Wednesday, May 16

The biggest threat

What is the biggest threat to your favorite charity meeting its fundraising goals?

Bad publicity? A recession? Terrorism?

No. The biggest risk facing most fundraising departments is staff turnover. I'm not talking about the chaos caused by one disgruntled employee that ripples through the development development, crushing morale and leading to a mass exodus - although I've seen it happen.

I guess this happens in all offices in all industries. But, it seems to happen more for nonprofit fundraising departments. Staff leave for many reasons; they are underpaid, their skills are in demand, they tend to be younger and may be climbing up their career ladder, or they may decide that it is faster to get a new job rather than wait for internal promotions.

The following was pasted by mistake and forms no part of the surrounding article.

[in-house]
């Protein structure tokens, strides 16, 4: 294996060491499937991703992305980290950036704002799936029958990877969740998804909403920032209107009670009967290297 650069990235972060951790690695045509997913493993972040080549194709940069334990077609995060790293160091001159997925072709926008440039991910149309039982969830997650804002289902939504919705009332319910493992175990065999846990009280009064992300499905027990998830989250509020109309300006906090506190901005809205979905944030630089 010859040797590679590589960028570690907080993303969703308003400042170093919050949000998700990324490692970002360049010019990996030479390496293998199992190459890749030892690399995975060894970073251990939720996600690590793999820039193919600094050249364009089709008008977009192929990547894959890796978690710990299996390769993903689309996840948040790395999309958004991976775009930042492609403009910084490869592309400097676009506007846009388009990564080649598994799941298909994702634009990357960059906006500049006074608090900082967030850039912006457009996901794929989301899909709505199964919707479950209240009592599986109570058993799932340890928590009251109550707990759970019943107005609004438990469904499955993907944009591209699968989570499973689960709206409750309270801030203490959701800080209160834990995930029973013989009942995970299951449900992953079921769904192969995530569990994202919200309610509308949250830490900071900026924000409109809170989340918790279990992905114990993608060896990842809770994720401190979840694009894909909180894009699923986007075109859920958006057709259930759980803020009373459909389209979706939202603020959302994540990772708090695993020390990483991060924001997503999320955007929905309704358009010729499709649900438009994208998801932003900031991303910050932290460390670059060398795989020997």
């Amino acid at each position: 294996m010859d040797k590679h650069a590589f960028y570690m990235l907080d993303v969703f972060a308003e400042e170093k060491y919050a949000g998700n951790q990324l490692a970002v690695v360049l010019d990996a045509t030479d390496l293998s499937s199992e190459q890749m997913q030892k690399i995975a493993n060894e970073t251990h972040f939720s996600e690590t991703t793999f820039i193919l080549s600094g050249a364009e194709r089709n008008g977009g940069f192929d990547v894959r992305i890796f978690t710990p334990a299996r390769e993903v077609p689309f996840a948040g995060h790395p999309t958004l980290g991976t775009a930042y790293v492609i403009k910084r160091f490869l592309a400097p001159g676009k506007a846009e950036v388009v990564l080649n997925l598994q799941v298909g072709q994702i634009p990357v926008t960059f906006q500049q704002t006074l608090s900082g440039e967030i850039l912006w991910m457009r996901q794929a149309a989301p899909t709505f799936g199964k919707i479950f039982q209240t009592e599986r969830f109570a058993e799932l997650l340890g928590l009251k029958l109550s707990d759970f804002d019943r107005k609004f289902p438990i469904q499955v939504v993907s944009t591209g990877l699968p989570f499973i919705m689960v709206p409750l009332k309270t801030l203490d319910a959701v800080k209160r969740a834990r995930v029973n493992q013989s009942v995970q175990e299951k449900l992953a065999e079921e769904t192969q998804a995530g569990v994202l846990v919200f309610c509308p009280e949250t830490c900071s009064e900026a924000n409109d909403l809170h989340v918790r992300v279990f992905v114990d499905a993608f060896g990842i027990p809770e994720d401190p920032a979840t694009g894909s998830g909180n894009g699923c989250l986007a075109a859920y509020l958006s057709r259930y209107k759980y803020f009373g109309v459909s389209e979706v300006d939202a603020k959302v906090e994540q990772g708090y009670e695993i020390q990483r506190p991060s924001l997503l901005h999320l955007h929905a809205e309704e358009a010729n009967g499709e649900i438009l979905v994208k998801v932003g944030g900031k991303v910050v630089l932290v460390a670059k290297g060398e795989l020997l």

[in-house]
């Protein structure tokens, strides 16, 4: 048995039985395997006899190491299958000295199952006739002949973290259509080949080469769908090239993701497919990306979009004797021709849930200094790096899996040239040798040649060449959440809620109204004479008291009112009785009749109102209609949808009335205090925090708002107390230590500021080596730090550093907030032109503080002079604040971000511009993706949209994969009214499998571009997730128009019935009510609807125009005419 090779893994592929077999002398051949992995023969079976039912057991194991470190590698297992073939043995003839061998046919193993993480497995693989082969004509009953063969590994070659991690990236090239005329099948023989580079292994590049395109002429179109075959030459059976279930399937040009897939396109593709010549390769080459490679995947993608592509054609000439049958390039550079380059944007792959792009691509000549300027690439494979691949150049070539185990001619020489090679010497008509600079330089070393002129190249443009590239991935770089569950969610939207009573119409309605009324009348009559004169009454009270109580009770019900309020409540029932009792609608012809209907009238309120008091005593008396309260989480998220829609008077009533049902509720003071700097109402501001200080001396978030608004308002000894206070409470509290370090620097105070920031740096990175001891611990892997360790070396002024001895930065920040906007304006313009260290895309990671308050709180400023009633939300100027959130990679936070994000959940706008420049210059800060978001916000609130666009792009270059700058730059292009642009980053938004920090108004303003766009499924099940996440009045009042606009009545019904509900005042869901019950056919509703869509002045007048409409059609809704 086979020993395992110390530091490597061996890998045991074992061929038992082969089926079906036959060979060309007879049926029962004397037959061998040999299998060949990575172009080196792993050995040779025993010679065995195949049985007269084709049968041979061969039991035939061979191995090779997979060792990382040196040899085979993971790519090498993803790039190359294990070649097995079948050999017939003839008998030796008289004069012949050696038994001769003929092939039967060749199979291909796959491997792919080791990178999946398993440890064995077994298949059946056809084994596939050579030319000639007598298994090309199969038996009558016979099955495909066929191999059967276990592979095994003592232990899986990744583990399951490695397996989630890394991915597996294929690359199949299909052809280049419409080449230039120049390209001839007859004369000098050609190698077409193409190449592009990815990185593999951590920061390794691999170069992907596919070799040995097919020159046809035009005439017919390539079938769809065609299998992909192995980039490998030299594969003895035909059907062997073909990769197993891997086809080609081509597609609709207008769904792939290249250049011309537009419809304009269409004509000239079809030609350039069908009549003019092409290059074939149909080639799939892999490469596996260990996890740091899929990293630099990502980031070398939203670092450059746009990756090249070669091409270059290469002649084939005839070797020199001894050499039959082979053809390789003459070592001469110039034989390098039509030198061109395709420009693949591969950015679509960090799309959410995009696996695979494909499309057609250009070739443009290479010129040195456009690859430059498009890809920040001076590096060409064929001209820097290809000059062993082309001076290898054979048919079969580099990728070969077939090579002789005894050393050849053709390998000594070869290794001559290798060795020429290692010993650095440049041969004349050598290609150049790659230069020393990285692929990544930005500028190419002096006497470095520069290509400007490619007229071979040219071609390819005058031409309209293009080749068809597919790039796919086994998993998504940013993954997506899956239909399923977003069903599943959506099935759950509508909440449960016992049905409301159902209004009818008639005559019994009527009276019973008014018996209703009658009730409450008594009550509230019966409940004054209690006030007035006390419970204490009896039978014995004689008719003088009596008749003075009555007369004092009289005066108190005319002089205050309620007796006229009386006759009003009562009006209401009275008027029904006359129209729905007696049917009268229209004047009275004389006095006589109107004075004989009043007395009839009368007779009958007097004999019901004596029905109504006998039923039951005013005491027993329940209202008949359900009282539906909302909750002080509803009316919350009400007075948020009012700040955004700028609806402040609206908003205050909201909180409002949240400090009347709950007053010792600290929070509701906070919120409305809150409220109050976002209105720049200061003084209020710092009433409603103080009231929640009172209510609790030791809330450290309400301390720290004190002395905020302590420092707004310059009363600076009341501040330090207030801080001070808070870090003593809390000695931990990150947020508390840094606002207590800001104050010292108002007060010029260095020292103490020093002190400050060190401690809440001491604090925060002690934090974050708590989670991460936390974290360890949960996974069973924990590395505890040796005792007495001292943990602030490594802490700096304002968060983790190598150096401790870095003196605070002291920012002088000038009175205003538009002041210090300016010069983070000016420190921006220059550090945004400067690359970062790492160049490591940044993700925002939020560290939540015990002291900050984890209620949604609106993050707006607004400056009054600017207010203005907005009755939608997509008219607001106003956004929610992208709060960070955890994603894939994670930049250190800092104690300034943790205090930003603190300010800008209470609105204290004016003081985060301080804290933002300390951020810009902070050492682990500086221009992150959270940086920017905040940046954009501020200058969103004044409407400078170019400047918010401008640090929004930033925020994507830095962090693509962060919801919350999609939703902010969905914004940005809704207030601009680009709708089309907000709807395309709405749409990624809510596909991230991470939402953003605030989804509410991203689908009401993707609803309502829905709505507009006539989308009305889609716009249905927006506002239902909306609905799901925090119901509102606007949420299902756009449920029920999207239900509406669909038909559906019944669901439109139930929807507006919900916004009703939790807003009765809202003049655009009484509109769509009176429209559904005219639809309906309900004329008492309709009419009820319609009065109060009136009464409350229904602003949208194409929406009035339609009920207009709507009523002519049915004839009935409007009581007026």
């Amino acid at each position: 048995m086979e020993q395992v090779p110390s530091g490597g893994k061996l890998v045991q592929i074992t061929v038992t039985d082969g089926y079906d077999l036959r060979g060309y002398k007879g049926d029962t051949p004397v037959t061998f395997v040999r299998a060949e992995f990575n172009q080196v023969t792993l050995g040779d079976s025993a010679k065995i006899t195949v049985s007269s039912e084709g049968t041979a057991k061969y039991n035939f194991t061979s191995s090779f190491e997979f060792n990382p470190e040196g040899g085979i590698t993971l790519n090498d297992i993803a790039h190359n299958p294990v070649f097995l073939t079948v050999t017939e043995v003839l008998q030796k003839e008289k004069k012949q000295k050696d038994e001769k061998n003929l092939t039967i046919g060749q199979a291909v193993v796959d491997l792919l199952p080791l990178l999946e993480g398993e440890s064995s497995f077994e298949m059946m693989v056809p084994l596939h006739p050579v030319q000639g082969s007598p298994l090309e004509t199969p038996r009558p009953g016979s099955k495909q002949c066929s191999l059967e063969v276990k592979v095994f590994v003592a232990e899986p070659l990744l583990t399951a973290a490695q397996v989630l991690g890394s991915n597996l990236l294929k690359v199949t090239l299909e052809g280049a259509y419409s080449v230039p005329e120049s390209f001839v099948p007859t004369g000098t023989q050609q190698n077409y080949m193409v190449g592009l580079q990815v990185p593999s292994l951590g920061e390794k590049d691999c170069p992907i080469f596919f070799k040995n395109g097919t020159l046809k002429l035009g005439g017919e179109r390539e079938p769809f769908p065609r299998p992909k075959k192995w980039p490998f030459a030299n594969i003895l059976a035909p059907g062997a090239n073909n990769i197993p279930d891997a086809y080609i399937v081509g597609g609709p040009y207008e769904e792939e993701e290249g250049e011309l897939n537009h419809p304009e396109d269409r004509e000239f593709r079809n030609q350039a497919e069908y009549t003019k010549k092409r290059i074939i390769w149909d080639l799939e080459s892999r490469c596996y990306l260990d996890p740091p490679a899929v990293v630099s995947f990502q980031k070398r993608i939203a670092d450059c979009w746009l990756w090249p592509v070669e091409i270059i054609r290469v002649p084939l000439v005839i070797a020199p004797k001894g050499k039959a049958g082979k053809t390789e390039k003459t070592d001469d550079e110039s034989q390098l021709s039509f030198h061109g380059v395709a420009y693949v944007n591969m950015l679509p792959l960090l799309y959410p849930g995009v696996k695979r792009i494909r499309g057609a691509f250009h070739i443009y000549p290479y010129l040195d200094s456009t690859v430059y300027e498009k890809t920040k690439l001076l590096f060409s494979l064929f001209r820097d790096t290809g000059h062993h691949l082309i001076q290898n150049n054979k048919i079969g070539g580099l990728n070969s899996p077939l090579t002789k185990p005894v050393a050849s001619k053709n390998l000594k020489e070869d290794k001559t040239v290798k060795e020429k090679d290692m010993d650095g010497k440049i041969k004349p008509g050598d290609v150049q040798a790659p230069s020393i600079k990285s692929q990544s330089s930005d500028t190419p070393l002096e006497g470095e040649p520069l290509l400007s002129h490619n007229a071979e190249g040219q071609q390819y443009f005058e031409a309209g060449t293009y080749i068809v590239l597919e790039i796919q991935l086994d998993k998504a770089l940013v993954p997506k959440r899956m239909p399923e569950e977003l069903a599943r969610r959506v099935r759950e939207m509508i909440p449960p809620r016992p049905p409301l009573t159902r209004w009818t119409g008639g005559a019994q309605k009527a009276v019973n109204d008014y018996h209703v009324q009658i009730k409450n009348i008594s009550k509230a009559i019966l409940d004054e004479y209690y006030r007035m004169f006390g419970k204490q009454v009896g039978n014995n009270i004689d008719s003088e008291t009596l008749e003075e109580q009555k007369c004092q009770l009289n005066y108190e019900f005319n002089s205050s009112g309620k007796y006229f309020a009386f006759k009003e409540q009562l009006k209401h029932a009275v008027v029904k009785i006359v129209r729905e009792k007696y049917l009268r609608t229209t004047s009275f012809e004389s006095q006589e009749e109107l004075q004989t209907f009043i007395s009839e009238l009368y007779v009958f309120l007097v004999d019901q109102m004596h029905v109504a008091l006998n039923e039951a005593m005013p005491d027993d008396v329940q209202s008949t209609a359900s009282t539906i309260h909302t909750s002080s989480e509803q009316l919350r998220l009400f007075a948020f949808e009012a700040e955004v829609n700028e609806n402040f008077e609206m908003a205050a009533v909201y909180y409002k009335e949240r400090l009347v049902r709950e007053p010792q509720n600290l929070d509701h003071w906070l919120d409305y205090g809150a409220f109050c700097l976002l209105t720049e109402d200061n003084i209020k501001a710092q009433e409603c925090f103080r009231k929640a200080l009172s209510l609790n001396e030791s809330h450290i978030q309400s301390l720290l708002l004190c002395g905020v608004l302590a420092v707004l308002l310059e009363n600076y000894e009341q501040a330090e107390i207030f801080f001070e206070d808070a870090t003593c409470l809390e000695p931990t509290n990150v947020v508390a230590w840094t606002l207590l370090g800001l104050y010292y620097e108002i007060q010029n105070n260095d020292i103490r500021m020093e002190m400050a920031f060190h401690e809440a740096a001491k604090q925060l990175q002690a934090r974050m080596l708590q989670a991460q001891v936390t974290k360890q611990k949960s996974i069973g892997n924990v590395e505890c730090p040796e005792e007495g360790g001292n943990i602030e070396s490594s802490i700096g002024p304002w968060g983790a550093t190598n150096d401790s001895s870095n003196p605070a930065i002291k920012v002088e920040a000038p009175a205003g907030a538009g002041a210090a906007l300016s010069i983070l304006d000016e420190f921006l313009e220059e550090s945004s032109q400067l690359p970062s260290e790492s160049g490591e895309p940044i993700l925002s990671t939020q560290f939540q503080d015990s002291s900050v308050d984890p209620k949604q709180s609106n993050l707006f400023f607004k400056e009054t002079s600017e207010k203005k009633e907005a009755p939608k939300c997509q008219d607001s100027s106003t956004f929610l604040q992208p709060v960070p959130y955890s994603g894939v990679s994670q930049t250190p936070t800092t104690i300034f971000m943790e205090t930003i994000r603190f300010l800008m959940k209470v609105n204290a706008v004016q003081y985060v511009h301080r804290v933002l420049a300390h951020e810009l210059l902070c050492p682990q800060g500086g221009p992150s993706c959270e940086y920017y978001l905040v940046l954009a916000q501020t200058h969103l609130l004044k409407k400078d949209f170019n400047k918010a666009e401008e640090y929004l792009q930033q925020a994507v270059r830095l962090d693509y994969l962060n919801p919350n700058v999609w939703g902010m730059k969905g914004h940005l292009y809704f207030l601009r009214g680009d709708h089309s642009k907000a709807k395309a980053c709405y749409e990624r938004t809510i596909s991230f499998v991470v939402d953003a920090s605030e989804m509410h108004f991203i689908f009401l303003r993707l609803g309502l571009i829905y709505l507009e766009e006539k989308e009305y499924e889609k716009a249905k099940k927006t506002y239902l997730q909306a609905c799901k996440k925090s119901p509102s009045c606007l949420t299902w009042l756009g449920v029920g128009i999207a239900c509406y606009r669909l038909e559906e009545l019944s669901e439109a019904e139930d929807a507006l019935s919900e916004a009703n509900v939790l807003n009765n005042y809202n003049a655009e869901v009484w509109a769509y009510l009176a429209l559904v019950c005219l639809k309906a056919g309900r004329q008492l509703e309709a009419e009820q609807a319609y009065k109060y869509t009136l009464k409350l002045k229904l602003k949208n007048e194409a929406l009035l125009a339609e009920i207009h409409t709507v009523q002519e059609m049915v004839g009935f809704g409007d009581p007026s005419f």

The Washington Post recently ran a profile of the career path for modern day "versatile, passionate fundraisers."

Fundraisers say their biggest problem is insufficient staffing, cited by one-fourth of the 1,072 fundraising members in the 2006 salary survey. Other big issues are juggling other assignments besides development and a lack of appreciation for what fundraisers do.
Regardless of the reason, if a fundraiser quits in the middle of the year - it can jeopardize not only that year's fundraising targets, but it can retard the organization's hope for financial growth for several years to come.

Fundraising directors who face this transition can often only hope to maintain the status quo... what is lost is the opportunity for progress as institutional knowledge walks out the door. The real loss is in what could have been... that exponential growth that goes unrealized.

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